Some dedicated meditators claim there is only one qualia. Practitioners of Advaita Vedanta claim all of experience is made of sat-chit-ananda, which is one substance (the triune term is just capturing the one thing to describe it better), which translates to being-awareness-peace, even negative emotions ultimately, even self and consciousness. Consciousness is constructed of it, just like everything else. (Take care with terminology; some call chit “consciousness” and they call what I just called consciousness “awareness”, which to me at least seems obviously backwards). The equating of being and awareness comes from a deep first-person analysis of where the boundary is between a sight and one’s awareness of it to find it isn’t actually there but is constantly superimposed by automatic thinking that was previously unnoticed. Even buddha said dhammas were made of mind (chit) and consciousness was something else. There is only one first person atom, sat-chit-ananda, but in this case it makes thoughts and absolutely everything.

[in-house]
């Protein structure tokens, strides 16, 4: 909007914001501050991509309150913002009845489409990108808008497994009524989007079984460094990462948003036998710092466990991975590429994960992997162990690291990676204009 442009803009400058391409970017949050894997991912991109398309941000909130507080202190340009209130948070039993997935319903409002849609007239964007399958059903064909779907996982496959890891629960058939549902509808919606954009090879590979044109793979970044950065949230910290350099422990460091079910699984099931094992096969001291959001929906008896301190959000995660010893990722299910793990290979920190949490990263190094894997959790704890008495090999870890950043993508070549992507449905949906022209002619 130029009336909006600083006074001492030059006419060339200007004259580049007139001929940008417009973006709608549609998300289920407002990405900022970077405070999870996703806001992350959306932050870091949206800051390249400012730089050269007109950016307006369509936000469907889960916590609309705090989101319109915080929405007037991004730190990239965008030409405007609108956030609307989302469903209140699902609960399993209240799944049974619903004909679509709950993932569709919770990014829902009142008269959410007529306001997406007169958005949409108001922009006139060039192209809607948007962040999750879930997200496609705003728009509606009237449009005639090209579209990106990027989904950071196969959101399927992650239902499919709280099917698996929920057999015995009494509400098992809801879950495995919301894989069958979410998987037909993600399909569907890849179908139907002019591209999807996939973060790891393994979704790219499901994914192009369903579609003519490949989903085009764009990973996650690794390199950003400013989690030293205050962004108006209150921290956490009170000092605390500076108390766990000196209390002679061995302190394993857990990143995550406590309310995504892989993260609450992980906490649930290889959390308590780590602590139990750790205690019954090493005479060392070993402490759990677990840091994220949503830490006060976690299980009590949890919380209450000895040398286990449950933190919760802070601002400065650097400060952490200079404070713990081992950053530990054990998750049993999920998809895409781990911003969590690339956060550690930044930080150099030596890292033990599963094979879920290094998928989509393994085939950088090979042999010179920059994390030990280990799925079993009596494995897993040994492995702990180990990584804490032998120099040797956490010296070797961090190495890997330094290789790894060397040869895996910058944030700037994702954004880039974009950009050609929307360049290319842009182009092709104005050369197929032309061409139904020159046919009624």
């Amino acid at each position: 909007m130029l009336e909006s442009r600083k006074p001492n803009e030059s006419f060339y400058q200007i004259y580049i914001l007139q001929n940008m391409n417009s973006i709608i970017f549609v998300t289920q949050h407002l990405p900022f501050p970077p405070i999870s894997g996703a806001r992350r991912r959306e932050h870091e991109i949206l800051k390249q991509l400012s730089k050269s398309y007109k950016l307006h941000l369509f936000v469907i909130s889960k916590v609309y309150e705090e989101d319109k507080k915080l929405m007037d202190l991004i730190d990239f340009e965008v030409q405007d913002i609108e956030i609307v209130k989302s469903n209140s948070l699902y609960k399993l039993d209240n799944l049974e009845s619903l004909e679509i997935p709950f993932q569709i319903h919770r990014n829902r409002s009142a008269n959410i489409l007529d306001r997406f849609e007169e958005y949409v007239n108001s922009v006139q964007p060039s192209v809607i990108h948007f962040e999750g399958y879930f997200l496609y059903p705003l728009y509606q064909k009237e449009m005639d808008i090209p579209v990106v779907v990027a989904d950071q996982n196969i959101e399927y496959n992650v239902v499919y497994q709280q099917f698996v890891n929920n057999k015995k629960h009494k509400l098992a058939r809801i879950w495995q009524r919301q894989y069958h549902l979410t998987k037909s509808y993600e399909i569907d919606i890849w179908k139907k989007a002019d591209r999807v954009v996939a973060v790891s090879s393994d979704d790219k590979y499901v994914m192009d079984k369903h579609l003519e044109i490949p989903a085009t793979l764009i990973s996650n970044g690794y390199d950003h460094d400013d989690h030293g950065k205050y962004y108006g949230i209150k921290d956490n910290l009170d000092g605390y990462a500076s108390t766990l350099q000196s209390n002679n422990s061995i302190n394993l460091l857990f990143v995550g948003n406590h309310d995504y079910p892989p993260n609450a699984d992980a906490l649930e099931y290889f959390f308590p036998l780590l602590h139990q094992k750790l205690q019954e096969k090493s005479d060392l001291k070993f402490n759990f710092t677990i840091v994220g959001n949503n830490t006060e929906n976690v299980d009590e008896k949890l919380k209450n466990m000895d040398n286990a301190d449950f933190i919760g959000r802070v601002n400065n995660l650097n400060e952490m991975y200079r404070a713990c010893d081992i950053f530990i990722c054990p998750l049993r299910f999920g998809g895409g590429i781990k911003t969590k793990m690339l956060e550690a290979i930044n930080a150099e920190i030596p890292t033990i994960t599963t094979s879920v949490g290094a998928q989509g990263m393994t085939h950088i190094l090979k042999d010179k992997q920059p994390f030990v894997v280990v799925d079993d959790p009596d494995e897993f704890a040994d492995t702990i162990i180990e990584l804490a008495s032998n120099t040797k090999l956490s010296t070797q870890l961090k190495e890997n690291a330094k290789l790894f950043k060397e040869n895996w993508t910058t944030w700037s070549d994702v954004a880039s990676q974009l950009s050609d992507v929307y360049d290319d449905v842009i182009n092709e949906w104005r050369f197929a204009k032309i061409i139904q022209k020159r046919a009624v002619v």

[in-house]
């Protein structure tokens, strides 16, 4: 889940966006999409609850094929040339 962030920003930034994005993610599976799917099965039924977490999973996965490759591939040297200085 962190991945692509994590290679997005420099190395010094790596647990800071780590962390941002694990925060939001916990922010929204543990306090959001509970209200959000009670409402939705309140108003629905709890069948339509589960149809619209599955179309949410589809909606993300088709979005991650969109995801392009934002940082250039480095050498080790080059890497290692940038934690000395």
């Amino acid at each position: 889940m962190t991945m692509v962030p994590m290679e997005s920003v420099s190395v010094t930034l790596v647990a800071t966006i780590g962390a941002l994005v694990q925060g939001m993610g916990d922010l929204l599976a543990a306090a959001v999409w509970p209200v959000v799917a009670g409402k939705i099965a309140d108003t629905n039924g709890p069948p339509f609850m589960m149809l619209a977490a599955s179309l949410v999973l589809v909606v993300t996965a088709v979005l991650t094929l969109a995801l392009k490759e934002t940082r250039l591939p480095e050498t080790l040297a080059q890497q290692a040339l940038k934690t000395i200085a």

I saw some research that people process different senses in similar ways. One example is that researchers showed someone nonsense letters and played sounds and participants largely agreed on whether the letter fit the sound (a jagged line for a jagged sound etc). And now related findings that different senses are processed using overlapping portions (below the sense cortexes, visual cortex, auditory cortex, etc). I think the distance between senses is less clear than you said because smell is used when eating and part of determining flavor, so that might be why they seem close. I haven’t decided and never thought about that. In Buddhism, sense data when consciously perceived (as opposed to unconsciously used for some functioning like navigating or being unconsciously affected in your analytical comments by someone’s facial features) always has a vedana to it, a feeling tone, which is a visceral “yum” or “yuck”, even if only slight. So while there may or may not truly be different sense qualia, they have common experiential roots.

Some of the above, if rigorously thought-out and further researched could definitely end-up in a theory of how natural phenomena generate different qualia. Could be done from the brain side (and arguably has been begun just based on the discovery of sense cortexes and furthered based on overlapping regions of processing for different sense data) or the subjective side (and arguably has been attempted by some Indian religious figures and meditators from that side ending in one meta-qualia in at least one case (advaita)).